The Quarter Panel: Function, Replacement and Cost

The external surface of a vehicle that is seen between the rear door and the trunk is known as a quarter panel. It’s also commonly referred to as the rear wing. Typically, a quarter panel is a welded-on piece of the general unibody structure of the vehicle.

Simply put, if a quarter panel has to be replaced in any vehicle, the one still on the vehicle would first have to be cut off. Then a new one is welded onto the vehicle.

They can, however, also be bonded. As a result of this arduous, cost-intensive, and specialized labor, a panel is more likely to be repaired than replaced. This is often done by applying hammering force to the damaged area until a relatively flat surface is achieved.

A body filler is then applied to help smoothen it out so it can match the surface. The newly finished quarter panel is often painted and clear coated to aid blending.

The origin of the quarter panel

Quarter panel

The quarter panel was the phrase that was originally used to describe that part of the vehicle. Instead, the legacy term “fender” was used. Fender was used to generally refer to the external part of the antique vehicles that cover the wheel, it was the same for bicycles and motorcycles.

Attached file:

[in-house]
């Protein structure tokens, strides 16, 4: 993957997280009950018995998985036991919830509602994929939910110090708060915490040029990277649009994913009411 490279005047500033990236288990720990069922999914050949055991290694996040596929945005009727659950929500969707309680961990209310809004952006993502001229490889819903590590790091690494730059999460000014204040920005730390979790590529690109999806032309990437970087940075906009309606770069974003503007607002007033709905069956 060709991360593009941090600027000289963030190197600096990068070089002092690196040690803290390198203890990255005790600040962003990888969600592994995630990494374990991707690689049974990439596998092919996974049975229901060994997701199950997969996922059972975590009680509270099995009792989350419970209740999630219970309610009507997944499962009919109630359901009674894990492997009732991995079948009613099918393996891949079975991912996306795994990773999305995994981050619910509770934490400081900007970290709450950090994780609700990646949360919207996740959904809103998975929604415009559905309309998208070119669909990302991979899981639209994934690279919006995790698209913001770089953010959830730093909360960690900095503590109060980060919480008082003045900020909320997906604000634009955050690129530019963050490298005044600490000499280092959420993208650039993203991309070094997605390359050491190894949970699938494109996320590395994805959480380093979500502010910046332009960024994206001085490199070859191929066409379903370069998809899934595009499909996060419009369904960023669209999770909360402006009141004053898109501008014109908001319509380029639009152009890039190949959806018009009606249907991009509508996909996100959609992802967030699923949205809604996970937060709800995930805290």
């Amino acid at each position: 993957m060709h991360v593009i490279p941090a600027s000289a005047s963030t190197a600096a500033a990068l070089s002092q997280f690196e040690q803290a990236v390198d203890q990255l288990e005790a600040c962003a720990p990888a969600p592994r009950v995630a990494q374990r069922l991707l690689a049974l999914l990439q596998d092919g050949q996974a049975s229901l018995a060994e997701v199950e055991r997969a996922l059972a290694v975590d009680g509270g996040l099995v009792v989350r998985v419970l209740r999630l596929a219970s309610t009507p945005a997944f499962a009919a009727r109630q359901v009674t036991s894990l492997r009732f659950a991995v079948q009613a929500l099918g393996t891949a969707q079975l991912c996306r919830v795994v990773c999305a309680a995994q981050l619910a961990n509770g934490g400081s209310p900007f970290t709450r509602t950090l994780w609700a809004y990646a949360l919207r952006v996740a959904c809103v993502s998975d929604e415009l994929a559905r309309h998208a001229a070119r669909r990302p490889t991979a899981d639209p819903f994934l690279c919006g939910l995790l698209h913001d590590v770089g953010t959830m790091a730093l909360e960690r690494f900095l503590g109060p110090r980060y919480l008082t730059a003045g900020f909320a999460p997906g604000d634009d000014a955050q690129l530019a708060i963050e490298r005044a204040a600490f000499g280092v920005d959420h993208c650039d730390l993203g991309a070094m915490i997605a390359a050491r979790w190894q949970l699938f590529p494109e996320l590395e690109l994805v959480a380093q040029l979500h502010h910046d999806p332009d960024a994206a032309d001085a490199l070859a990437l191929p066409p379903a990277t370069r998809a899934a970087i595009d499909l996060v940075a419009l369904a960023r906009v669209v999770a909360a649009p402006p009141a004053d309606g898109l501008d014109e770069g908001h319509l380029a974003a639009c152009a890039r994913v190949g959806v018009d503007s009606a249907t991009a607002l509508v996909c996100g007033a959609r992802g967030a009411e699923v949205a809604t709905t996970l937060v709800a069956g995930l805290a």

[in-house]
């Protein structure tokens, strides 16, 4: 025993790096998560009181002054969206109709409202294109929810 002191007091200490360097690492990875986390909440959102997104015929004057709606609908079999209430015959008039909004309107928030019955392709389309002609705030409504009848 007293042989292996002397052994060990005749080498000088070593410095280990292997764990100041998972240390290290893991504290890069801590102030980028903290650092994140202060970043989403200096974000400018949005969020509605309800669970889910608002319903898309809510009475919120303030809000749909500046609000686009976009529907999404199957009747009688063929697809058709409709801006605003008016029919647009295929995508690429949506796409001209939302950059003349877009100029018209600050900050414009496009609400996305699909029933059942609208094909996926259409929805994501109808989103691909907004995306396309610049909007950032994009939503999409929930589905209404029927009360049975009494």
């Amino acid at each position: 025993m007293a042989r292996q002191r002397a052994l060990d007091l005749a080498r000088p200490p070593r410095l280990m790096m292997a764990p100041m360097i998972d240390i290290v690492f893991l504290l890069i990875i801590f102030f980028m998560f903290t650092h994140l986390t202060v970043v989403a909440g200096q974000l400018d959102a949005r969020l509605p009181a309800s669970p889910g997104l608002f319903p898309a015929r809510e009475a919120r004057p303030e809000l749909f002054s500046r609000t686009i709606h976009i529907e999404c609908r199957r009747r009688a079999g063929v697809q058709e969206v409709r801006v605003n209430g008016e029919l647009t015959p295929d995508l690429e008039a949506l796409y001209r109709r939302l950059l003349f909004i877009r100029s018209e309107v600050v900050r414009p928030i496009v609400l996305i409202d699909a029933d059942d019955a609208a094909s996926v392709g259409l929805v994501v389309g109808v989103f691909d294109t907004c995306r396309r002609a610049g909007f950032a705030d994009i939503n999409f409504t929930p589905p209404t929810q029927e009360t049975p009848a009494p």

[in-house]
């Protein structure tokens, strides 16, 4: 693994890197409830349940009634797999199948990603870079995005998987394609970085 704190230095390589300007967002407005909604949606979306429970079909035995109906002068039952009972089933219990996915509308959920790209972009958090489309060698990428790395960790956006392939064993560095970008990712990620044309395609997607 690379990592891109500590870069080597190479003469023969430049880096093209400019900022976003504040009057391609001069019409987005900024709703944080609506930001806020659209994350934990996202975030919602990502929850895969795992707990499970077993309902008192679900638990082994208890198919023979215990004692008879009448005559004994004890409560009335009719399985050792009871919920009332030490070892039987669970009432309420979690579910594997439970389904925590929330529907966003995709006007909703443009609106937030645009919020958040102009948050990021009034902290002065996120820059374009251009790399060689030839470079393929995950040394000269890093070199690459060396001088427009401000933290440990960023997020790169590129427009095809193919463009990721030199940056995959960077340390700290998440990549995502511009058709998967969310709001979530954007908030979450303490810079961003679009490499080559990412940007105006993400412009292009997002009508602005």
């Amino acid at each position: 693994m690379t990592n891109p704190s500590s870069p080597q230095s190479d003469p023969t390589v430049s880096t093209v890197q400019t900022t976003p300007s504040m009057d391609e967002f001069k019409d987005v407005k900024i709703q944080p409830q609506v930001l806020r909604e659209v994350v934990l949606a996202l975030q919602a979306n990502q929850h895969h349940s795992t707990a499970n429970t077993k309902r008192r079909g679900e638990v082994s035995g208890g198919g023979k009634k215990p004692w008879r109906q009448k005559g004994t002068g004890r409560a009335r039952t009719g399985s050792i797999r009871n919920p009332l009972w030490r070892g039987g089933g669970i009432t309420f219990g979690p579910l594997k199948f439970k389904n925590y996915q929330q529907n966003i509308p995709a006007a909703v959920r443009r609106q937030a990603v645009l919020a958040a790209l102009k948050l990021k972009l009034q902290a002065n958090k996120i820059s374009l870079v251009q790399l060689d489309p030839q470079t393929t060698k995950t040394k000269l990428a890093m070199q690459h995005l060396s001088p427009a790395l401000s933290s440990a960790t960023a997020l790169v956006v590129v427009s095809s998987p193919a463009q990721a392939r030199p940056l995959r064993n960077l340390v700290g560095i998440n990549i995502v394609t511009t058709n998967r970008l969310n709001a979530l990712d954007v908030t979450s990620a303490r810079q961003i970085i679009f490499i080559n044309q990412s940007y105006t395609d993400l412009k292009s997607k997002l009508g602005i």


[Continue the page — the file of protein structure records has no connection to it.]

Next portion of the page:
But this soon changed as the exterior parts of vehicle design changed from just a body, fenders, an engine cover, and a trunk to a more wholesome, integrated whole. They are now different names for these new complex parts that now made up the unified whole of the vehicle. For instance, the “quarter panel” has replaced “fenders” in referring to the rear.

Another example is the dashboard, a part of a vehicle’s interior. It was a term that originated from the era of horse-drawn carriages. Now, it’s called the instrument panel (IP). Adapting to these new terms was slow. While engineers and designers now use these new terms, most laypeople have maintained these legacy terms to identify these various parts.

Functions of a quarter panel

From the shape and the position of the quarter panel on your vehicle, you can easily tell its function. It houses the wheel of the vehicle as well as helps keep mud and other debris on the road from being flung by the tires. If nothing is covering the wheels of the vehicle, your rotating tires would throw things everywhere.

Debris thrown by your tires can cause damage to your vehicle as well as the vehicle of other road users. Also, it beautifies the exterior of the vehicle. To find out the best products for maintaining your car's exterior, check out my articles on the best car wash soaps and best car wax for 2021.

Quarter panel replacement

Cutting quarter panel

The repair of the body of any automobile is a highly specialized process. From welding to sanding to alignment as well as the painstaking attention to detail. All of these are what comprise the repair process. Generally, the pieces of metals that make up a vehicle are held together with both spot welds and fasteners.